|Founded||October 18, 1971|
|Ceased operations||March 29, 1996|
|Hubs||Sault Ste Marie, ON (Main Base- Air Dale Ltd.) & Thunder Bay, ON (Bearskin Airlines)|
|Fleet size||2 DHC8-102, 8 DHC6-300|
|Destinations||Kapuskasing, Timmins, North Bay, Sudbury, Sault Ste. Marie, Thunder Bay, Fort Frances, Winnipeg (Manitoba), Hearst, Chapleau, Earlton, Elliot Lake, Geraldton, Gore Bay, Hornepayne, Kirkland Lake, Terrace Bay, Pickle Lake, Red Lake, Kenora, Atikokan, Sioux Lookout, Wawa|
|Parent company||Ontario Northland Transportation Commission|
|Headquarters||North Bay, Ontario|
|Key people||Jim Kigour (ONTC), Bill Davis (Premier)|
NorOntair was a subsidiary of the Ontario Northland Transportation Commission, a provincial Crown agency of the Government of Ontario (ONTC). The airline was created by the administration of Premier Bill Davis to create east-west links across Northern Ontario.
ONTC's first foray into air services began when it subcontracted flying operations to various airlines including Bradley Air Service (First Air), Austin Airways, Air-Dale Ltd and OnAir (taken over by Bearskin Airlines). Air-Dale Ltd. based in Sault Ste Marie was the airline's main operations base. Two de Havilland Dash 8-102 aircraft and six Dash 6-300 Twin Otters were based in Sault Ste Marie. Two additional Twin Otters were based in Thunder Bay and were operated by Bearskin Airlines crews but painted in full NorOntair colours. In its final years, ONTC bought Air-Dale Ltd and operated all the remaining routes until the service was discontinued.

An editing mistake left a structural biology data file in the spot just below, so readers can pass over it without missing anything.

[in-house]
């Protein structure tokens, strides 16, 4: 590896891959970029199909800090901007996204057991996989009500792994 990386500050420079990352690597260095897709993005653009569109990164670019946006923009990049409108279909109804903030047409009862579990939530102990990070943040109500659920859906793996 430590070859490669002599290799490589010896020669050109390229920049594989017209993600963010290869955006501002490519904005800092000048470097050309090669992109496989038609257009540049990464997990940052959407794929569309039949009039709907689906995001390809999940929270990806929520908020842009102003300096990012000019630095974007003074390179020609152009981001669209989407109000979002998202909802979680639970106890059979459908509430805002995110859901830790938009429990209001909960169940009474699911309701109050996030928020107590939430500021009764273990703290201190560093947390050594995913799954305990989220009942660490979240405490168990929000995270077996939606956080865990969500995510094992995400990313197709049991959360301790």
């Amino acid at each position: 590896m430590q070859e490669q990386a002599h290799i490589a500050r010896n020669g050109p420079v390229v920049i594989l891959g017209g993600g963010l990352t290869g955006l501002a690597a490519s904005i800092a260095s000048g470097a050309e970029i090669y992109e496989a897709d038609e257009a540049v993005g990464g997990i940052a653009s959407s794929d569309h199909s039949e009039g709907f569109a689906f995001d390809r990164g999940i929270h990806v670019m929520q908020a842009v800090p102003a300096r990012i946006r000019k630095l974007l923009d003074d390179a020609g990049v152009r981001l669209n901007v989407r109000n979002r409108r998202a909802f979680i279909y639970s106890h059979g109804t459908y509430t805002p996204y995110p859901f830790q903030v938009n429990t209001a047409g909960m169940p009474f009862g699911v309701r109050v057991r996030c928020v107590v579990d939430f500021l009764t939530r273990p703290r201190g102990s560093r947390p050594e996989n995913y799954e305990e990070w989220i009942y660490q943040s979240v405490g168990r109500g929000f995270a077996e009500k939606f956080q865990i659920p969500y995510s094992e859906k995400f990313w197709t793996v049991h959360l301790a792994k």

In 1996, the newly elected administration of Premier Mike Harris moved to close down the airline by removing subsidies.
NorOntair was the first airline in the world to order and take delivery of Bombardier's de Havilland Canada Dash 8 Series 100, on October 23, 1984, operated by Air-Dale Ltd. The first Dash 8 in commercial service anywhere in the world wore NorOntair colours and was registered C-GJCB. This aircraft was number 6 off the assembly line and remained in active service until the closure of the company flying up to 14 hours a day across Northern Ontario. A second Dash 8 joined the fleet shortly after the first and was registered C-GPYD. This second Dash 8 was seriously damaged on approach into Sault Ste Marie one day. Shortly after the company took delivery of the aircraft, it landed hard during a cockpit crew training flight. The hard landing caused the aircraft's landing gear to collapse, causing significant damage to the newly acquired plane. Of particular concern to the airline and to de Havilland Canada at the time was the fact that the crash caused one of the engine's propeller blades to violently break away from the engine housing. The blades penetrated the cabin wall of the aircraft, travelled through Row 2 of the aircraft interior and exited through the other side of the cabin sidewall on the opposite side. Given that the aircraft was on a training flight, no passengers were on board. The flight crew escaped the aircraft without injury. The aircraft was removed from service and, after months of structural repairs and refurbishment, was returned to active service.
The locations served included:
Twin Otter service
- Elliot Lake
- Gore Bay
- Kirkland Lake
- Pickle Lake
- Red Lake
- Sioux Lookout
- Terrace Bay
- "Boeing de Havilland (Canada)". Flight Magazine. Flightglobal. 1989-04-29.